Perhaps, the key to this tangible sense of disappointment and futility stems from the second portion of Simon’s response to Jesus – “ … and haven’t caught anything.” Indeed, we live in a world of immediate gratifications; we are a quick-fix society. We are brought up to (falsely) assume that effort equates to results. We want to see (immediate) results because the results serve as a tangible affirmation for us; our end products seem to tell us that our processes are effective. That technique may have worked for us in schools and in our younger years, but in the working world, we come to realise that this mode of operation fails to deliver . There are times when effort just does not cut it; there are moments when sheer hard work does not produce results. Indeed, there are seasons in our lives where our toiling simply yields neither immediate nor long-lasting fruits.
To me, then, the larger lesson of Luke 5:4-5 seems to be the distinction between striving for and striving when. From a young age, I was conditioned to think that I had to strive – whether in school or at work – for Jesus. I underwent supposed hardships and pain for Him. My toil was for the Son of God. Such a mind-set, noble yet horrendously egoistic and erroneous as it may be, however, connotes a certain loss of freedom. Indeed, I was more a slave to Jesus than a child of God. Yet, John 15:15 clearly states, “No longer do I call you slaves … I have called you friends.” How, then, do we reconcile this supposed dissonance? My simple response: time. Indeed, it is very likely that Simon’s inability to catch any fish was because he was not yet called to do so. Timing is of the essence here. How many of us conduct our actions on impulse, on insecurities and on past hurts and wounds. How many of us fail to properly pray and discern before we act? Little wonder why we often feel like square pegs being forced into round holes. We bring unnecessary strain to ourselves simply because we have yet to (re)align our wills, our deepest hopes and desires with God’s.
Our God is a generous and loving God. I also have come to recognise that no experience of my life – both the good and especially the bad – has been wasted. In this pedagogy of life and in this ever invigorating (re)discovery of God’s will in prayer, silence and solitude, I have also come to the peaceful realisation that seasons of (needless) toiling and apparent fruitlessness can also be deeply formative for the self. Take Simon for an example. Even though there was no tangible “fish” that was caught during his labour of love, surely the very process of fishing would have yielded long-term benefits of discipline, rigour and grit – instrumental skills that prove to be especially helpful for a future Pope. Paradoxically, then, are we able to also see the hand of God amidst our daily toils and struggles and gradually come to the awareness that there is something larger at work here – that I am still in the midst of being formed, that my process of formation is far from complete? I find it most humbling to accept that God is not done with me.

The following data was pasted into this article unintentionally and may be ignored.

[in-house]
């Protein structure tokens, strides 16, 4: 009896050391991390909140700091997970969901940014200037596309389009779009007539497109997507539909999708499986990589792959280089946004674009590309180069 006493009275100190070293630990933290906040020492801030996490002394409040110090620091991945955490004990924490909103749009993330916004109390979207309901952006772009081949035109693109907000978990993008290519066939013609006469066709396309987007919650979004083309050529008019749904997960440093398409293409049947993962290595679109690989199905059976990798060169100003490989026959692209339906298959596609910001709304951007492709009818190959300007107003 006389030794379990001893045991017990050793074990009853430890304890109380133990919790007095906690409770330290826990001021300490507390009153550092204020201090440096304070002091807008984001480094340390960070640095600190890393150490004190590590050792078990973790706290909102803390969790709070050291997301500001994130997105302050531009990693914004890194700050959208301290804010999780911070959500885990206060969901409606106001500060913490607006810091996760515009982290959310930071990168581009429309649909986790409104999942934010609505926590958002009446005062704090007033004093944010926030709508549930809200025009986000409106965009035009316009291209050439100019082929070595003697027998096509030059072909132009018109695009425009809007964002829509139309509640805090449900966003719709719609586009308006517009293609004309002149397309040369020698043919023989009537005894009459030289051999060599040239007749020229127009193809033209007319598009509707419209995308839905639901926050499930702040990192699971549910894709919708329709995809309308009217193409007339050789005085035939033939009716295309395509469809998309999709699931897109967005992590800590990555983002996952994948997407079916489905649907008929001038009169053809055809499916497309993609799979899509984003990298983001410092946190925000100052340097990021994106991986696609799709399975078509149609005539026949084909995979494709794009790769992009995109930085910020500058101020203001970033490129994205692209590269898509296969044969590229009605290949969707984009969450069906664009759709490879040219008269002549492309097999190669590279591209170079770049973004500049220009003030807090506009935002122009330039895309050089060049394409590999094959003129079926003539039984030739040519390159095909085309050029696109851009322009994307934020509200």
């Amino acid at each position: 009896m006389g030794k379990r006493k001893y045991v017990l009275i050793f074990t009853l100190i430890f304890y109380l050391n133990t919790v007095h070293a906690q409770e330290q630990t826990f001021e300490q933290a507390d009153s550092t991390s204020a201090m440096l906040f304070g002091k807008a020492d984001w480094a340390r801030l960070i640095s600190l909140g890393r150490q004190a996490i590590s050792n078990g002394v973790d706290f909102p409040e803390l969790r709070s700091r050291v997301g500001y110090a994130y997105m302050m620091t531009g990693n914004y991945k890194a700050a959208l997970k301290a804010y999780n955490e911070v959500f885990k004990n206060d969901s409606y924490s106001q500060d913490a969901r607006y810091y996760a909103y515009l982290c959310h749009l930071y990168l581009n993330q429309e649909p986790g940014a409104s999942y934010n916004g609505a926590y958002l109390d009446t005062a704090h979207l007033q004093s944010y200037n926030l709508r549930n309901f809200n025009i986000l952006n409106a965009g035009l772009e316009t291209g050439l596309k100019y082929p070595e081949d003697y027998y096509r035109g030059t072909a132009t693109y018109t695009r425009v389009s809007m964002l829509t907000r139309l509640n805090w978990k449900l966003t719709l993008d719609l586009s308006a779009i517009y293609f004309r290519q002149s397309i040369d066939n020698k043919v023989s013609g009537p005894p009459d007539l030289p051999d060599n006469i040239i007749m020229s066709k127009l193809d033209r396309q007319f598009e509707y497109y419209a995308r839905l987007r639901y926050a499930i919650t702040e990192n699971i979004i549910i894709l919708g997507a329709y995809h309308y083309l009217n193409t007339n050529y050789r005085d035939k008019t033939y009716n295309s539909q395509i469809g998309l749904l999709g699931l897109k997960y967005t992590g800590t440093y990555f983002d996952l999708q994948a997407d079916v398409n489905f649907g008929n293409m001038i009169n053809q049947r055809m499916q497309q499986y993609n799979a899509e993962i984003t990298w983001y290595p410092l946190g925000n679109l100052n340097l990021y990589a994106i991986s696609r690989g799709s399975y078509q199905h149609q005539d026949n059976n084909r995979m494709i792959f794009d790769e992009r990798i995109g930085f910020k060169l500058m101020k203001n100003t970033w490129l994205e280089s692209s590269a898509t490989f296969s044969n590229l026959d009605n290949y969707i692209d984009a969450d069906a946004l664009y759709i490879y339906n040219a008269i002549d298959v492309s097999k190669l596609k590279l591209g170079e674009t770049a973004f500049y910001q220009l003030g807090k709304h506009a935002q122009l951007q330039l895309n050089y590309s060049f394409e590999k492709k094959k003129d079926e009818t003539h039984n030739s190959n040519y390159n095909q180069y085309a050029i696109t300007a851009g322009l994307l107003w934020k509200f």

Perhaps, it is only in this expansive perspective – this ownership of God’s love for all of us – that Simon could respond, “because you say so, I will let down my nets”. What amazing faith! What admirable obedience!
Indeed, because You say so, Lord, I am willing to try again, to pick myself up when I fall over and over again, and trudge further in this challenging journey of faith. Because You say so, Lord, I am willing to look stupid – in the eyes of the world, at least – and do exactly what I’ve done before in the past – actions that have seemingly yielded no apparent results. Indeed, because You say so, Lord, I will make the effort, one more time, to “let down the nets” because I know that You are with me and have called me to do so. I freely avail myself so that I may be used as Your instrument to spread the Good News to the world, regardless of the outcome, for Your greater glory.
© 2018 Christ Centered Conversations/Christopher Chok